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Sustainable Pets: Three Ways To Reduce Your Carbon Pawprint

Does your furry friend have an outsized carbon pawprint?

Written by Caroline Selle, the Zero Waste Girl

Each morning, as the cats wind around my legs and meow for their breakfast, I wonder exactly how much damage their canned cat food is doing to the earth. I make every effort to keep my own life sustainable, my carbon footprint low, but I adopted two carnivores.

Dogs can be vegetarian, but cats can’t. They need taurine in their diets, an amino acid that only comes from animals. Forget species: most pet food is problematic anyways. In fact, according to Robert and Brenda Vale, authors of Time to Eat the Dog? The Real Guide to Sustainable Living, a medium-size dog is worse for the environment than an SUV. The worst part of the impact comes from diet. Cats, in comparison, are kind of like a Smart Car. They’re not guzzling gas, but they’re still emitting CO2.

So how can we make our pets more sustainable?

Let’s start with food.

No matter how I budget, there’s only so much of my salary I can afford to spend on sustainably sourced pet food. Plus, my cats like the cheap stuff. Friskies generates more meows than Dave’s, so we’ve settled on Iams, an in-between brand I can still pick up at the local grocery store. None are particularly great options. Purina touts its sustainable practices, but it’s owned by Nestle. I feed the cats a fixed quantity of wet food along with an open supply of higher quality and more eco-friendly dry food.

Vets generally agree that wet food is healthier for pets. If your budget stretches a little farther than mine, you might consider buying dehydrated food, which has a lower carbon footprint when shipped. It’s rehydrated by adding water at home. And if you’re really into getting high quality and eco-friendly food for your pet, you can make your own.  Unfortunately, it’s time consuming and expensive.

My favorite place to find a balanced blend of sustainable and healthy food is the Big Bad Woof, a local pet store chain with locations in Maryland and DC. The employees are always helpful, and there’s a good selection of brands at a variety of price points. The store carries supplies for all common household pets, including birds and small rodents.


If you’ve ever cared for a kitten, you know a balled up piece of newspaper can be just as engrossing as a fancy, ten dollar toy. Cats love boxes. Anything lying around the house. My kitten chases bouncy balls and a laser pointer, and anything tied to a swinging string.

Your cat might chatter at the birds and squirrels outside, but keep them indoors. Not only will the pet avoid being hit by cars, getting into fights with other cats, and a variety of nasty diseases, you’ll keep the predatory instincts in check. Cats are reportedly responsible for billions of small mammal and bird deaths each year.

Dogs, similarly, can be entertained without spending much money. Plenty of parks allow canine companions, and there are several hiking trails in the area that do as well. There are also quite a few companies making more sustainable versions of dog toys, in case you want to pick up something more durable for your pet to chew.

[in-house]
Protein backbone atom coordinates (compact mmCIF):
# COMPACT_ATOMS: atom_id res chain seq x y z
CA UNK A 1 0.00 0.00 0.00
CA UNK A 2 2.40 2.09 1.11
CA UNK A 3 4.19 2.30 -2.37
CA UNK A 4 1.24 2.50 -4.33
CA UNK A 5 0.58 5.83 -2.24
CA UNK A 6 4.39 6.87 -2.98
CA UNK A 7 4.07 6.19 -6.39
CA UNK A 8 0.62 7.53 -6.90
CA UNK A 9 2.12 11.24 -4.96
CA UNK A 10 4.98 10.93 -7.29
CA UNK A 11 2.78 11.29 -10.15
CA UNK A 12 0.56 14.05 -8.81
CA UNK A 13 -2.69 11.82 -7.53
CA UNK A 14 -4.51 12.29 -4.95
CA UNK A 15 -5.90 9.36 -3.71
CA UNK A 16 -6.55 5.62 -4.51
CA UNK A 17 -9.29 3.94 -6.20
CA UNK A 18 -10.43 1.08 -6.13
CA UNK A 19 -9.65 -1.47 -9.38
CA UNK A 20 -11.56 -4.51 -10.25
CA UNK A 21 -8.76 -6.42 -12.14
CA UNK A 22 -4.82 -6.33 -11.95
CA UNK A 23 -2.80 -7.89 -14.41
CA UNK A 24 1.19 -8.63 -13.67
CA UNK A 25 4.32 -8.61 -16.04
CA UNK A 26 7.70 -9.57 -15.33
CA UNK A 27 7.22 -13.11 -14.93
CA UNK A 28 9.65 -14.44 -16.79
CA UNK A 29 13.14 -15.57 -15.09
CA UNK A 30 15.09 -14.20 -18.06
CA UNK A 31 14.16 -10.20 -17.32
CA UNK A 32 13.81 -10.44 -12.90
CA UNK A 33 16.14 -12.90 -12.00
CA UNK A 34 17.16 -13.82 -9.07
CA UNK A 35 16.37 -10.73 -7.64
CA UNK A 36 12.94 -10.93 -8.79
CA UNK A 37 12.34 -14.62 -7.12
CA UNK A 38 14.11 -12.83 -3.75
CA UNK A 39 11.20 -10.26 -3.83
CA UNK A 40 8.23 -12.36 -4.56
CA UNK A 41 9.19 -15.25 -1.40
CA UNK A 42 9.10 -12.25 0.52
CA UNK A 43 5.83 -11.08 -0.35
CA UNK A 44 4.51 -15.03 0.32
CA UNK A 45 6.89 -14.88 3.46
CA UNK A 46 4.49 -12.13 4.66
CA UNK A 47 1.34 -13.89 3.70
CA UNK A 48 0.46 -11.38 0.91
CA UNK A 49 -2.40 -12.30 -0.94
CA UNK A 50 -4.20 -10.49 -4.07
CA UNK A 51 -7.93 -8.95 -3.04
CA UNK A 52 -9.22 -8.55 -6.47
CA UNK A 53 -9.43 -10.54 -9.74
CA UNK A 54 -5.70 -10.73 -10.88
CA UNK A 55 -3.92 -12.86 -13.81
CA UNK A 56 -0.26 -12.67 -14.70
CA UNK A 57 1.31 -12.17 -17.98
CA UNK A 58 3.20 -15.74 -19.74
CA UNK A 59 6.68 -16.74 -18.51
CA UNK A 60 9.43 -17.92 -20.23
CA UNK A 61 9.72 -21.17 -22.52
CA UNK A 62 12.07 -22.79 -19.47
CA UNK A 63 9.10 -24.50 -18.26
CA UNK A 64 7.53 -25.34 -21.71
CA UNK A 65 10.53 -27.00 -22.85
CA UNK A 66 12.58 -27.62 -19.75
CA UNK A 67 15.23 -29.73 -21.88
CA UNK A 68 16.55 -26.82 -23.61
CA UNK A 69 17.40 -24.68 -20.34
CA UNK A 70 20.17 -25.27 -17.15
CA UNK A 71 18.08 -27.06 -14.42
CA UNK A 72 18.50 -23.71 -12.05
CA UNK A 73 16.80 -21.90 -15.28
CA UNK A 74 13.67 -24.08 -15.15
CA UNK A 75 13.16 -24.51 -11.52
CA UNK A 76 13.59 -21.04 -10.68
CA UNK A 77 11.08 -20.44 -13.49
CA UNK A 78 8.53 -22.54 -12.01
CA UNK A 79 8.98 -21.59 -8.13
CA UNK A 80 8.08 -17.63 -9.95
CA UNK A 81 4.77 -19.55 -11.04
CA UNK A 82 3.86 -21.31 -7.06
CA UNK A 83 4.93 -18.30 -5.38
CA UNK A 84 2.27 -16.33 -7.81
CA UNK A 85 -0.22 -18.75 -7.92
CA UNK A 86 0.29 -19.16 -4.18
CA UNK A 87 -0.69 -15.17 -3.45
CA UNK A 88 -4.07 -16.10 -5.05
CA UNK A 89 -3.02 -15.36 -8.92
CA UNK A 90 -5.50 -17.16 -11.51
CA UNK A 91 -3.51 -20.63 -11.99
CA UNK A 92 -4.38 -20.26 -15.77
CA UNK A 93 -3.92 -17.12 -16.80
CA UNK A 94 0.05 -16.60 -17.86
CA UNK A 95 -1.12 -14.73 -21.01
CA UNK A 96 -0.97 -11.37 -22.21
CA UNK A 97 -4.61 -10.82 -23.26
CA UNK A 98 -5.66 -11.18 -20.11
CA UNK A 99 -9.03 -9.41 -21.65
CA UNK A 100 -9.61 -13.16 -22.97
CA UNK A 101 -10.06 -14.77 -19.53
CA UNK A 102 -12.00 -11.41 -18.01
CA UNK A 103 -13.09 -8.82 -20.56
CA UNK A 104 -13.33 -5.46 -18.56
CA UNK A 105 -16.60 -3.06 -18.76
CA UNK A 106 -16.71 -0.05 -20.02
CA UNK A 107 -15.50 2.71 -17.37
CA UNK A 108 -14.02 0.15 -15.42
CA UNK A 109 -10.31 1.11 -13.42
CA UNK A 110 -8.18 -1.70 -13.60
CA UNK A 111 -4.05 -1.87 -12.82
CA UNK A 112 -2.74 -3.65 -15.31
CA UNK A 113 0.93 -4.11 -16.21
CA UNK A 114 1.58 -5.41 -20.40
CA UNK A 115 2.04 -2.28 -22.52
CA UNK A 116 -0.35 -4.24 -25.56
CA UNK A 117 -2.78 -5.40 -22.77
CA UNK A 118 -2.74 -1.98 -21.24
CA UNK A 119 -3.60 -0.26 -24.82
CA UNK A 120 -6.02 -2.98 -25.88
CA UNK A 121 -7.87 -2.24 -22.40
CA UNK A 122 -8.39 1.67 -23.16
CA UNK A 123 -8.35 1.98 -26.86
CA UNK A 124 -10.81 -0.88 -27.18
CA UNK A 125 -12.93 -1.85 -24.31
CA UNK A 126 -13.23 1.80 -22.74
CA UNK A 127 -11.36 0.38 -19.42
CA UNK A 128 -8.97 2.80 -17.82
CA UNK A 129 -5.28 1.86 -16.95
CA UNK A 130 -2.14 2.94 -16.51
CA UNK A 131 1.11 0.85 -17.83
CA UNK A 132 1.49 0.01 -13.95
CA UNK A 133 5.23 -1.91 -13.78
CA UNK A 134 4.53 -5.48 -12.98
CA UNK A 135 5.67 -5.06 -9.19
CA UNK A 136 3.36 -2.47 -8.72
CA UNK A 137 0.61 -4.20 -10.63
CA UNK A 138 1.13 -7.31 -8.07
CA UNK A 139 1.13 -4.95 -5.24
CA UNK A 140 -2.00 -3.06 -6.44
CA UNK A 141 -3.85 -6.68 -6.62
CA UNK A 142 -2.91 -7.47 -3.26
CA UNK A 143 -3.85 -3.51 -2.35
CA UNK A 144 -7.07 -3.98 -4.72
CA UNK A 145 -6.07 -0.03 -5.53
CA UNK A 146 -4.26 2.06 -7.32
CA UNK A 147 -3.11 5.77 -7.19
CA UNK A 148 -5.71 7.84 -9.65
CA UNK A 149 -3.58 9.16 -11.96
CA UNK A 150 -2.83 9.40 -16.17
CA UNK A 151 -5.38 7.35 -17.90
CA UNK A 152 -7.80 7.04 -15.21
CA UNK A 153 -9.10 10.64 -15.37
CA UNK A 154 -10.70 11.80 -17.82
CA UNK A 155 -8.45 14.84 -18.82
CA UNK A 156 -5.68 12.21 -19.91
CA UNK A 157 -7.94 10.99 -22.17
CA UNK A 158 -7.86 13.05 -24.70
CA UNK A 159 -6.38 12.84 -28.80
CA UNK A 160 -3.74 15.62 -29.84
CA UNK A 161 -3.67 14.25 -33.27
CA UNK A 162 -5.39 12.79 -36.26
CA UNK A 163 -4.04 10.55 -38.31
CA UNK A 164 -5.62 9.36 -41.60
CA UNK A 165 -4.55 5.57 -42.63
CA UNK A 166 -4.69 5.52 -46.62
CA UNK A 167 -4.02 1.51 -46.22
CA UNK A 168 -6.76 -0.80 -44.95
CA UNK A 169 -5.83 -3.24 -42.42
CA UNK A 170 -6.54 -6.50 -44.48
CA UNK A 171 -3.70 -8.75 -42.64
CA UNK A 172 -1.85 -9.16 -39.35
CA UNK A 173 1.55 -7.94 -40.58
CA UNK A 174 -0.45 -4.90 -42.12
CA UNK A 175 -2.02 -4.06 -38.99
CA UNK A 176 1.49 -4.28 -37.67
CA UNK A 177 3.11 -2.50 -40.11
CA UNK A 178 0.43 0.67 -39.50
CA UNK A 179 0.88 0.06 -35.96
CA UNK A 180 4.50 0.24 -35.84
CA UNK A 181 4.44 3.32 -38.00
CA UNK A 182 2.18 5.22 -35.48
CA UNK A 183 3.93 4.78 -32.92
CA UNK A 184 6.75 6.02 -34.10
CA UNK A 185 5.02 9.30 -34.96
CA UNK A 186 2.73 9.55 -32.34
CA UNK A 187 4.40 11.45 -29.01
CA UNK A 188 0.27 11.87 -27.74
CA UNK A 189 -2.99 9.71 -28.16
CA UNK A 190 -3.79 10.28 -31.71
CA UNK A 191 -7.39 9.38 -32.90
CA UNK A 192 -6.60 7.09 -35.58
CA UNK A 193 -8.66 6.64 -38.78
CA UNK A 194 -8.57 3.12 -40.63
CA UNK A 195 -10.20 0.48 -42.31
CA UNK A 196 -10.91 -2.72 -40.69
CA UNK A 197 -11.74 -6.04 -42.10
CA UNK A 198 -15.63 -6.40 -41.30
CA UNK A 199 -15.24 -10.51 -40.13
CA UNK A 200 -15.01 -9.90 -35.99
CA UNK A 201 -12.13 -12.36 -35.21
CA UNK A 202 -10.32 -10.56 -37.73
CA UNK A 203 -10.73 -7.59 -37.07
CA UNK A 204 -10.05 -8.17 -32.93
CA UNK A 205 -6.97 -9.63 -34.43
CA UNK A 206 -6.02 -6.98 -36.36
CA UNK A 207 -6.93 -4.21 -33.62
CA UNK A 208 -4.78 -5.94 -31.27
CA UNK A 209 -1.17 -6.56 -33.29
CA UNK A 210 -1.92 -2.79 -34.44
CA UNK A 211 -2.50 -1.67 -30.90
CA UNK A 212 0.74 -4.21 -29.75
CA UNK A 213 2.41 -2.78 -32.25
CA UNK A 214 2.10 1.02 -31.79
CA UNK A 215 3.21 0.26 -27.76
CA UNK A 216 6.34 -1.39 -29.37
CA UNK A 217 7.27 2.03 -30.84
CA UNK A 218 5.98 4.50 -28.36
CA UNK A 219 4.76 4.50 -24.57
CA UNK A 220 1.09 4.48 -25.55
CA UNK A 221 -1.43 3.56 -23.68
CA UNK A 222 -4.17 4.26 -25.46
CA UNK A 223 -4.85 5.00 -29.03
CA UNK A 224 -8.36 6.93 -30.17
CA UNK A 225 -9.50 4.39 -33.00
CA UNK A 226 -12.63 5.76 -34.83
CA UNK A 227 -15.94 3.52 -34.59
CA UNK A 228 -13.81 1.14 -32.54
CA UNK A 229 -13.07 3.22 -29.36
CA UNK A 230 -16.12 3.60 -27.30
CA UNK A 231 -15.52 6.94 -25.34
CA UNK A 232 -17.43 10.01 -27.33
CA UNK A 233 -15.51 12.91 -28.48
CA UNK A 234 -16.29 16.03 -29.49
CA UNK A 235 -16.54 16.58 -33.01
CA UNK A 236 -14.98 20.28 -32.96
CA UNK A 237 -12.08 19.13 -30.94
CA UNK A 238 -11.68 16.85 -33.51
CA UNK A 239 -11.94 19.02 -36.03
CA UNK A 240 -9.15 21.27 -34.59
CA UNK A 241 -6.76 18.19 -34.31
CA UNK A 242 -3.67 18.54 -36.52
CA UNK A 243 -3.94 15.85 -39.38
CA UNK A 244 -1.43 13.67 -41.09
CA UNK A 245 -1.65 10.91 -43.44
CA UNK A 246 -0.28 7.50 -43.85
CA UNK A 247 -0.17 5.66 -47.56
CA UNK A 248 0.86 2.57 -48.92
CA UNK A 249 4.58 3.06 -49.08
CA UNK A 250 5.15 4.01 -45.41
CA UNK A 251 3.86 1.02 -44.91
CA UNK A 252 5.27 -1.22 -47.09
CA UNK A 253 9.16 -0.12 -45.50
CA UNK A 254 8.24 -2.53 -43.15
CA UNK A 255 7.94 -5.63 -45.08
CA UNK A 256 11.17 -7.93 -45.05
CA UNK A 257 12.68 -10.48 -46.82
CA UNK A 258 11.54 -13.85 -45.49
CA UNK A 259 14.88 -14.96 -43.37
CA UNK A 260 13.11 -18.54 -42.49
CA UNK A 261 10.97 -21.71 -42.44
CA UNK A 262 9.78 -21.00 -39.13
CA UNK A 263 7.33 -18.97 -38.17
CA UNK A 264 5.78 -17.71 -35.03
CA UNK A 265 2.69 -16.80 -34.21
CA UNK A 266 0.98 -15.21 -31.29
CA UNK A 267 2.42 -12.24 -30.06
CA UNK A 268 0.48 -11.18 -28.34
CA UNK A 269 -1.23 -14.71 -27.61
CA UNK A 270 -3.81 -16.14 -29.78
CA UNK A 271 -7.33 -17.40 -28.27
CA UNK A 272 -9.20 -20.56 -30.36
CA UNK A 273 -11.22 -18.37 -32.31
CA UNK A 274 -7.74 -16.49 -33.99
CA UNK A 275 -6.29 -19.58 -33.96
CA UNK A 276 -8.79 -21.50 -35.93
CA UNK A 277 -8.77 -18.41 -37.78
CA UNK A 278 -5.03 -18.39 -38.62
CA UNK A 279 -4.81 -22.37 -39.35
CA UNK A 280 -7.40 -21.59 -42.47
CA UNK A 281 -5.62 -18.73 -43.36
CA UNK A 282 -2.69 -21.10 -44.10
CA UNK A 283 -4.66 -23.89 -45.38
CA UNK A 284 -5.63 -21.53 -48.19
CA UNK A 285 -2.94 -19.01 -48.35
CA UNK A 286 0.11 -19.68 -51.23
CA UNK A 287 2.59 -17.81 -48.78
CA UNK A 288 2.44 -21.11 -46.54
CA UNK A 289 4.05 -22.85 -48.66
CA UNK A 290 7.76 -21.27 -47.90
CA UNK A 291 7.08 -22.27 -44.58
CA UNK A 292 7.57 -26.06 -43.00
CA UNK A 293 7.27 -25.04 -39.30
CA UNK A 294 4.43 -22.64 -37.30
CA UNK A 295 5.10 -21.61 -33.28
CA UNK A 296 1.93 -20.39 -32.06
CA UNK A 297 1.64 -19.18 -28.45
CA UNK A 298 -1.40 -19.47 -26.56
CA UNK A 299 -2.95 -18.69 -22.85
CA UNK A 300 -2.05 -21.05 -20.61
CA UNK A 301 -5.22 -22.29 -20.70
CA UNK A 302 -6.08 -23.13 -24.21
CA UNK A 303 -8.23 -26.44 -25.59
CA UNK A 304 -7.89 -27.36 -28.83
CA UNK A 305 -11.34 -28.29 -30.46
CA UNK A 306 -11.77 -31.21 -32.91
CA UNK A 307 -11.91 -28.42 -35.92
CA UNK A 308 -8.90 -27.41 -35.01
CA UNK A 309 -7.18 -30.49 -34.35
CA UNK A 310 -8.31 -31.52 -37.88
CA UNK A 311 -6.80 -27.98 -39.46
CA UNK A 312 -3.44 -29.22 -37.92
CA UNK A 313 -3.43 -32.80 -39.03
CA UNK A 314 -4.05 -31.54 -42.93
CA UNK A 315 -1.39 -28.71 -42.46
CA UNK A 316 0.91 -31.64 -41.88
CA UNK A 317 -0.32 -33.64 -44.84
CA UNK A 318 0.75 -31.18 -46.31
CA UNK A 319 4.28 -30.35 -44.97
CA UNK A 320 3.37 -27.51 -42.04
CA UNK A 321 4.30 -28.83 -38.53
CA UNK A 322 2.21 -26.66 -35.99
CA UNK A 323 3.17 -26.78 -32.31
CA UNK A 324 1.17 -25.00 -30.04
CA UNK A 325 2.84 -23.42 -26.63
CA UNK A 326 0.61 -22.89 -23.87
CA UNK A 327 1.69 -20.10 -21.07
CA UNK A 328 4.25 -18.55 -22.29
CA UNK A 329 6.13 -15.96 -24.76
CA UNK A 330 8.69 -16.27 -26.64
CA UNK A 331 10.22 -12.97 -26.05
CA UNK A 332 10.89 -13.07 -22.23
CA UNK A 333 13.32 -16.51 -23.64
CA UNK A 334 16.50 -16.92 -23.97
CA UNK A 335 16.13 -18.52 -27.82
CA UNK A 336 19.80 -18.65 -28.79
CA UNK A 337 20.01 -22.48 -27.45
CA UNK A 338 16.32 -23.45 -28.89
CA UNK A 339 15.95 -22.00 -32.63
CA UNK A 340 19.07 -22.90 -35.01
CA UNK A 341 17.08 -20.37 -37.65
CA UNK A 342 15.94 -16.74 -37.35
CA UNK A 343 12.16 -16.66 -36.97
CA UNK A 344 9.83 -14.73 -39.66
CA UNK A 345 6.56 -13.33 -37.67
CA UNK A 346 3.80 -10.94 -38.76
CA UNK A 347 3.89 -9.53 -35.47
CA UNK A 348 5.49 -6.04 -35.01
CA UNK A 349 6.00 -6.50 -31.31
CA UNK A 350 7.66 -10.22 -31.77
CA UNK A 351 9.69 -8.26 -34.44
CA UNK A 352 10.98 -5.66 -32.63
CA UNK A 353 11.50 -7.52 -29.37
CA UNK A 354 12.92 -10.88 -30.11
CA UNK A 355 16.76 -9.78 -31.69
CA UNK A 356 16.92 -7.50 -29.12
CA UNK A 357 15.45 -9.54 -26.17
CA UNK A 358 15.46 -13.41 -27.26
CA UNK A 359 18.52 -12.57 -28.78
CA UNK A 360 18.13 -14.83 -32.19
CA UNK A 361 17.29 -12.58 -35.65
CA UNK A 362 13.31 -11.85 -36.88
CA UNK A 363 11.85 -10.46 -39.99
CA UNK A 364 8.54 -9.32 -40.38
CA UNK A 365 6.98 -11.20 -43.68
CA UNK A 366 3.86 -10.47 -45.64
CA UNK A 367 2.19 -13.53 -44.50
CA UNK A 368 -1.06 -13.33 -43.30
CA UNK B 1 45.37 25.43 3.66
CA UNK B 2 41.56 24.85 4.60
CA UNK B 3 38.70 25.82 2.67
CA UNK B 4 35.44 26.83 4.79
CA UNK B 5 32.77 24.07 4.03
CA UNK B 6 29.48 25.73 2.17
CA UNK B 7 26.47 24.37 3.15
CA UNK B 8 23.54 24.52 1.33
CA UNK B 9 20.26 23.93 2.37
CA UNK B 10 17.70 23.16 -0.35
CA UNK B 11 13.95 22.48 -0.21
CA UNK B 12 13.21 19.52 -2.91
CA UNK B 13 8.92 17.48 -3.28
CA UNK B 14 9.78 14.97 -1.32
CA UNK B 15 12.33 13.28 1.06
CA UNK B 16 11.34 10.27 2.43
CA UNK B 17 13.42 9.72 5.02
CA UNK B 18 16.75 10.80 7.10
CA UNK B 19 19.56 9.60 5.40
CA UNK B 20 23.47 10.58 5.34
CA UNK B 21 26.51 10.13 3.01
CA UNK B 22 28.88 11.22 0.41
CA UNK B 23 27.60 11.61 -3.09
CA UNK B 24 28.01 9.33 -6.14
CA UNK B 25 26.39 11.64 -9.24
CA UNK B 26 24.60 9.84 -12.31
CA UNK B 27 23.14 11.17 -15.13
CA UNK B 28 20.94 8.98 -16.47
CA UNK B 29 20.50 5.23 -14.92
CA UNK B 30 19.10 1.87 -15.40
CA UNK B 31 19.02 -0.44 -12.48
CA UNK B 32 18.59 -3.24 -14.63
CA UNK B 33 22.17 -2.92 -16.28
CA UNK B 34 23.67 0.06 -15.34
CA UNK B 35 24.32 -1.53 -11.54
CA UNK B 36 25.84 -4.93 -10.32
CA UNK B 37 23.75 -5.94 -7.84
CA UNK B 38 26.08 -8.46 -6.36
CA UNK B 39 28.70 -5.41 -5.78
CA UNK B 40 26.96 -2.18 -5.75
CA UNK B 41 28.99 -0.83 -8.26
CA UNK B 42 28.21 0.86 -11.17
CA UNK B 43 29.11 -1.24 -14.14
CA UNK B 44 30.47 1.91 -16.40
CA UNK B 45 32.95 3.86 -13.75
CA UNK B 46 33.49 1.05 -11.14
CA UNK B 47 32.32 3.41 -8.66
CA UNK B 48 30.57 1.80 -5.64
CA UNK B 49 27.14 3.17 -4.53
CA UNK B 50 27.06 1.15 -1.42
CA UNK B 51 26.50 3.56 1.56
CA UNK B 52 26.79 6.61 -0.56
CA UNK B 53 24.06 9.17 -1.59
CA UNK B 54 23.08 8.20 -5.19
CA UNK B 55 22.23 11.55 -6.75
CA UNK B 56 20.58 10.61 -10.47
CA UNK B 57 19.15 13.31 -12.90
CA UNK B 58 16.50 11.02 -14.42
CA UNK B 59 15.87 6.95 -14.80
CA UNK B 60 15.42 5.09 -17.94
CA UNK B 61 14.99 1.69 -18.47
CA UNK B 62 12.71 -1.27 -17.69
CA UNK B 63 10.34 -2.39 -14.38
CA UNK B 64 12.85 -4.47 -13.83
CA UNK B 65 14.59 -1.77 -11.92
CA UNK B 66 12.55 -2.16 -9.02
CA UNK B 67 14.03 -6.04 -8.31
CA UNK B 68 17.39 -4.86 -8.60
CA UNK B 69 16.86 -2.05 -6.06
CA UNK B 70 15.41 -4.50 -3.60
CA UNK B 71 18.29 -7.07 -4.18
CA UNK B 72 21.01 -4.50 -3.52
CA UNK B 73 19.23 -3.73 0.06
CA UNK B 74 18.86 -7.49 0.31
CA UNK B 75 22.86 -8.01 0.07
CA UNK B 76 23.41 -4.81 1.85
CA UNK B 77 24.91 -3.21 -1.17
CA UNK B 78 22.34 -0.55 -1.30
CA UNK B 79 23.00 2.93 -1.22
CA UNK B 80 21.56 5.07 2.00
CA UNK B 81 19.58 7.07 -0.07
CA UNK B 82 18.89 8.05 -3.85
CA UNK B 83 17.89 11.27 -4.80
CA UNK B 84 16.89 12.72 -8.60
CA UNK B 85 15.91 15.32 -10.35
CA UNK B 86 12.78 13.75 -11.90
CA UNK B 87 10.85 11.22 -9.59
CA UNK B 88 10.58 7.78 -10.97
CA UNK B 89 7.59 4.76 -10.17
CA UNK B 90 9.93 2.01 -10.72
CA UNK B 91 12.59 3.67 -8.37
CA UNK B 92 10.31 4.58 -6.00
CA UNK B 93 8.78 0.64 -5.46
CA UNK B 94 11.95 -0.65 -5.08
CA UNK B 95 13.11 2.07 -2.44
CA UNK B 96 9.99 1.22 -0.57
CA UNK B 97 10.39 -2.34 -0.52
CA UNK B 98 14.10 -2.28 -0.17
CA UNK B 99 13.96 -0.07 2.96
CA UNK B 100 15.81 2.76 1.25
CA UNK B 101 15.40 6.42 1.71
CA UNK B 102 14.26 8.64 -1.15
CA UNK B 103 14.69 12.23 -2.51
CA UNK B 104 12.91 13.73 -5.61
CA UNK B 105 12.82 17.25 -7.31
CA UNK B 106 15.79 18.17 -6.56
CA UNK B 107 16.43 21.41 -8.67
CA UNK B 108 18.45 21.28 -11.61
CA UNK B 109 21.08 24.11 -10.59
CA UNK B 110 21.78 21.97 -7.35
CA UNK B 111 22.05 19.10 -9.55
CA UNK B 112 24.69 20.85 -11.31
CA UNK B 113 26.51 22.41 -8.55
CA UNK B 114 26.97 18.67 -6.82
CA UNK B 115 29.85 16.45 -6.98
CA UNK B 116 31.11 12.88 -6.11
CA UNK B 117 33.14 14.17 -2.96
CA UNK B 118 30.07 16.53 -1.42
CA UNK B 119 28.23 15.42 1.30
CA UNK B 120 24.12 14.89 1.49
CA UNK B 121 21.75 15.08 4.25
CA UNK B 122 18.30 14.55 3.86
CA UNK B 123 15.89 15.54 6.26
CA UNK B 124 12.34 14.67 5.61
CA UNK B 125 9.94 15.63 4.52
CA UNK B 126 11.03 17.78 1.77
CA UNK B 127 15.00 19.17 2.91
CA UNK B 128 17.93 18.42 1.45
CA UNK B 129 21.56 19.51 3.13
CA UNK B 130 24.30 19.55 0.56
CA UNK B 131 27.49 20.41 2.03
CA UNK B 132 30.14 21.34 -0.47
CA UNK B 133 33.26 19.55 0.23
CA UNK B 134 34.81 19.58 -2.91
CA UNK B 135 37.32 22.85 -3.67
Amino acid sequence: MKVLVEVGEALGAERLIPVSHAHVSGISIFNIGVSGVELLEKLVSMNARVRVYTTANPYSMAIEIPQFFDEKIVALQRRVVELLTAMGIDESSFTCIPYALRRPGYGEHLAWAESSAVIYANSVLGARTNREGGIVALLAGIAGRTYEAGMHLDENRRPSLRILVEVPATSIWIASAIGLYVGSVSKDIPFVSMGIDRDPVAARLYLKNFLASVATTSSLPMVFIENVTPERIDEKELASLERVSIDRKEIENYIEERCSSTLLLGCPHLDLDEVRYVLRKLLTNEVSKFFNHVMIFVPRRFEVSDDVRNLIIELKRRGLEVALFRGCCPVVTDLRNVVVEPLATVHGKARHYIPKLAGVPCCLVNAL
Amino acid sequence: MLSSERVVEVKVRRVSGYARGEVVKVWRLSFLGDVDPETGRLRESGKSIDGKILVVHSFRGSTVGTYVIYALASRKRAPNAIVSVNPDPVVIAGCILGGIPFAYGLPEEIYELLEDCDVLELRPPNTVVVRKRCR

Some smaller pets, like hamsters, enjoy playing in old paper towel or toilet paper tubes.


The stinky part, and the least exciting part of owning a pet. For cleaning up after a dog, some stores and online outlets sell biodegradable doggy bags. In theory, the whole thing degrades in the landfill. Since most landfills are too tightly packed to allow for much biodegradation, I’m a fan of using plastic newspaper bags, tortilla packaging, or anything else that might end up in the trash.

Cat waste is a more serious problem. About 2 million pounds of litter head to landfills each year. Clay litter (the most popular kind) is strip mined, but it lasts longer and contains smells better than many other options. One alternative is pine pellets, but many cats don’t appreciate the change in texture. Some people toilet train their cats, but my supposedly fastidiously clean animals prefer to use the toilet to drink. The lid stays closed now.

Any animal could, in theory, have its waste composted – but not for any compost you’ll put on edible plants. Plus, there’s the smell to contend with. Small animals that live in wood shavings, like hamsters, produce less waste and therefore less smell. If you’re comfortable composting, go for it! (But keep it very, very separate from anything going near your food).

Can we really shrink the pawprint?

In the end, pets don’t create as much of an environmental challenge as humans. It makes more sense to address our own shortcomings first. However, if you really want to make your pet’s life more sustainable, start with food. Go to your local pet store and talk to some experts. When it comes to toys, reuse, reuse, reuse. And, well, waste is difficult. Composting is probably the best option, but it comes with many challenges.

Finally, this wouldn’t be a piece about responsible pet ownership without a disclaimer at the end. Spay and neuter your animals. Puppies, kittens, and other baby pets are cute, but there are already too many animals without homes.

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